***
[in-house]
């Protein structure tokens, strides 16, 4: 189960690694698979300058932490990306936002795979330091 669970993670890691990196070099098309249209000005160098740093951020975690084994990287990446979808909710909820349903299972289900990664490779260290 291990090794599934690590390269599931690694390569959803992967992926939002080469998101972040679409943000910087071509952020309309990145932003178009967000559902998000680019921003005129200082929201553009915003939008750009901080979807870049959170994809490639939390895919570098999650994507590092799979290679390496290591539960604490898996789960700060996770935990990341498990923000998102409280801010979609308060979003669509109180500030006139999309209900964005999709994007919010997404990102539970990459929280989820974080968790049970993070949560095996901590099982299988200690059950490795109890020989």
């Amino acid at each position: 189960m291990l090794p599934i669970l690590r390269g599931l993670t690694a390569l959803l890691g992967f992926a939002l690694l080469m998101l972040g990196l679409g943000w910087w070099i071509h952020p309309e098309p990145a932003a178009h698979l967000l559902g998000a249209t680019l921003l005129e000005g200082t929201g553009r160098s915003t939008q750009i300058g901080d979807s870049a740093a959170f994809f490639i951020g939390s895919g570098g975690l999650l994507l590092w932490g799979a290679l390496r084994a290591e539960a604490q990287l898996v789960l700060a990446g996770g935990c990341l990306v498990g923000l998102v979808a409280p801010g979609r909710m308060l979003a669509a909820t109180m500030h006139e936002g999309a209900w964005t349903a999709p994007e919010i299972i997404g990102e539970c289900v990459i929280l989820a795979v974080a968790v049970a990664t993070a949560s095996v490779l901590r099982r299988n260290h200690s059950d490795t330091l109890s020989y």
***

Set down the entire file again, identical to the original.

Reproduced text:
[in-house]
């Protein structure tokens, strides 16, 4: 189960690694698979300058932490990306936002795979330091 669970993670890691990196070099098309249209000005160098740093951020975690084994990287990446979808909710909820349903299972289900990664490779260290 291990090794599934690590390269599931690694390569959803992967992926939002080469998101972040679409943000910087071509952020309309990145932003178009967000559902998000680019921003005129200082929201553009915003939008750009901080979807870049959170994809490639939390895919570098999650994507590092799979290679390496290591539960604490898996789960700060996770935990990341498990923000998102409280801010979609308060979003669509109180500030006139999309209900964005999709994007919010997404990102539970990459929280989820974080968790049970993070949560095996901590099982299988200690059950490795109890020989």
């Amino acid at each position: 189960m291990l090794p599934i669970l690590r390269g599931l993670t690694a390569l959803l890691g992967f992926a939002l690694l080469m998101l972040g990196l679409g943000w910087w070099i071509h952020p309309e098309p990145a932003a178009h698979l967000l559902g998000a249209t680019l921003l005129e000005g200082t929201g553009r160098s915003t939008q750009i300058g901080d979807s870049a740093a959170f994809f490639i951020g939390s895919g570098g975690l999650l994507l590092w932490g799979a290679l390496r084994a290591e539960a604490q990287l898996v789960l700060a990446g996770g935990c990341l990306v498990g923000l998102v979808a409280p801010g979609r909710m308060l979003a669509a909820t109180m500030h006139e936002g999309a209900w964005t349903a999709p994007e919010i299972i997404g990102e539970c289900v990459i929280l989820a795979v974080a968790v049970a990664t993070a949560s095996v490779l901590r099982r299988n260290h200690s059950d490795t330091l109890s020989y």